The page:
Dalhousie University - Inspiring Minds

 

New space leverages new ideas

Brand new research facilities open in Steele Ocean Sciences Building

- February 7, 2019

Dr. Keith Louden (far left), Manager, National Facility for Seismic Imaging describes to several other members of the Dalhousie Imaging Group (DIG) the main components of the Short Period Ocean Bottom Seismometer external sensor package. Standing from left to right are Ph.D. candidates Harold Kuehn and Ana Corbalan Castejon. Kneeling, from left to right, are Ph.D. candidate Masoud Aali, Dr. Mladen Nedimović (NFSI Director), and Dr. Helen Lau.. (Danny Abriel photos)
Dr. Keith Louden (far left), Manager, National Facility for Seismic Imaging describes to several other members of the Dalhousie Imaging Group (DIG) the main components of the Short Period Ocean Bottom Seismometer external sensor package. Standing from left to right are Ph.D. candidates Harold Kuehn and Ana Corbalan Castejon. Kneeling, from left to right, are Ph.D. candidate Masoud Aali, Dr. Mladen Nedimović (NFSI Director), and Dr. Helen Lau.. (Danny Abriel photos)

A two-phased, two-year construction project in the Steele Ocean Sciences building (SOSB) has concluded, converting approximately 16,000 square feet over two floors into new science labs, office and meeting space.

The retrofitted rooms and equipment were financed through the Canada First Research Excellence Fund which was awarded to the Ocean Frontier Institute (OFI), a collaborative research initiative led by Dalhousie University. While the bulk of OFI’s funding is used to advance ocean research, a portion of its budget is earmarked to strengthen the infrastructure and facilities ocean scientists require.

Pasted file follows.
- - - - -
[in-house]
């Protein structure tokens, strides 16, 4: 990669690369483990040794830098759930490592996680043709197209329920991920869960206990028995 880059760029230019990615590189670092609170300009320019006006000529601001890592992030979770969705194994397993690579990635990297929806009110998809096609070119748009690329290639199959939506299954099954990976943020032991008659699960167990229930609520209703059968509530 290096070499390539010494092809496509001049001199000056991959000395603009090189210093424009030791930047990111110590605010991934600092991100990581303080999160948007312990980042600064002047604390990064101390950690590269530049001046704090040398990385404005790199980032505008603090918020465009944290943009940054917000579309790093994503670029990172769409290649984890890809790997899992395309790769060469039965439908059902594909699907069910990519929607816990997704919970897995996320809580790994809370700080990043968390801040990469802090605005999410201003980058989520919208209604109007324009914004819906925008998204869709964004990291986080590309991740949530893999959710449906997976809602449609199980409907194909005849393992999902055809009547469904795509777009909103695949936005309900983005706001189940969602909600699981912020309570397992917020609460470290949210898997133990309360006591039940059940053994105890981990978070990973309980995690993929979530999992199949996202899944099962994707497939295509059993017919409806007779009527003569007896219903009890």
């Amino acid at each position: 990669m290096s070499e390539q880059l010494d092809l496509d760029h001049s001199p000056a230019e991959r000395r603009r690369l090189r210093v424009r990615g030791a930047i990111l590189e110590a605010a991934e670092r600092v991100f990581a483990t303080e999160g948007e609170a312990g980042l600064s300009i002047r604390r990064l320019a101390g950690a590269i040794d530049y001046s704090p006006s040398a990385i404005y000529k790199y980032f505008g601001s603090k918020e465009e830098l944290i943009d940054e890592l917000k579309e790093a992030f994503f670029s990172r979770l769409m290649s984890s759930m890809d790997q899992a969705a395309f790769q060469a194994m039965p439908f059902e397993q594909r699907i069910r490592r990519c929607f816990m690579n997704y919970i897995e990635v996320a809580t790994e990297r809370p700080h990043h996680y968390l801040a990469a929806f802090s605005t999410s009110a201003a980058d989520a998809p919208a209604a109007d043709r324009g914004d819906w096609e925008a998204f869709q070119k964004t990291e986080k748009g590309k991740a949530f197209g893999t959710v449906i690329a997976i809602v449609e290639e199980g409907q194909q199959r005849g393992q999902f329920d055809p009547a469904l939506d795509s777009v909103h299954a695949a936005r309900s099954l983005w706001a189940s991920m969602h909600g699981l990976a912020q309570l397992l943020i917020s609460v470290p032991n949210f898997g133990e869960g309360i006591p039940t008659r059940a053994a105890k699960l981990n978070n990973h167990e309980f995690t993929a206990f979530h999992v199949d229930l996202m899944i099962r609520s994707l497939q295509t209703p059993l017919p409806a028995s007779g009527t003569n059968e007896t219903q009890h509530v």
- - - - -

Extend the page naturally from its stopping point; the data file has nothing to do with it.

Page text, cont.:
“Our researchers have great ideas and this investment gives them the space to help them better launch their work,’ says Anya Waite, scientific director of OFI and associate vice-president research, ocean, at Dal. “This in turn helps us understand the challenges our ocean faces and how science can help identify the necessary solutions.”

What’s new? 

 
The first phase of construction was completed a year ago and includes a 32-seat meeting room with full video conference abilities and a 1,100 square-foot marine geosciences lab. The lab’s first occupants are Owen Sherwood and Vittorio Maselli, both assistant professors in the Department of Earth Sciences.

More recently, construction crews put the finishing touches on the fourth floor, enabling its new tenants — Oceanography professors Zoe Finkel and Hugh MacIntyre as well as Earth Sciences professor Mladen Nedimovic — to move in. Dr. Waite will also eventually be based there.



The fourth floor labs are equipped with incubators, freezers, chemical storage, fume hoods, a glassware washer and sterilizer, and multiple benches and microscope rooms. The labs are open-concept style, allowing the work space to support future growth in ocean research.  

The new construction fulfills the vision for the SOSB which opened six years ago to support researchers in their work to discover innovative solutions to ocean-related issues. The SOSB houses part of the Aquatron (the largest university aquatic research facility in Canada), the Canada Excellence Research Chair for Ocean Science and Technology laboratory, and serves as headquarters for OFI, the Ocean Tracking Network and the Marine Environmental Observation Prediction and Response Network.  

“The new facilities strengthen Dal’s position as a great place to study and work about the ocean,” says Dr. Waite. “This is an investment that will generate significant benefits for our teaching staff, and those who come here to learn.”

Check it out


Take a tour of the newly constructed fourth floor of the Steele Ocean Sciences Building, home to the Ocean Frontier Institute (OFI). From 1:30 pm to 2:30 pm on Thursday, Feb. 14 — OFI will open up its doors to let the Dal community tour the lab space. Refreshments will be served. 


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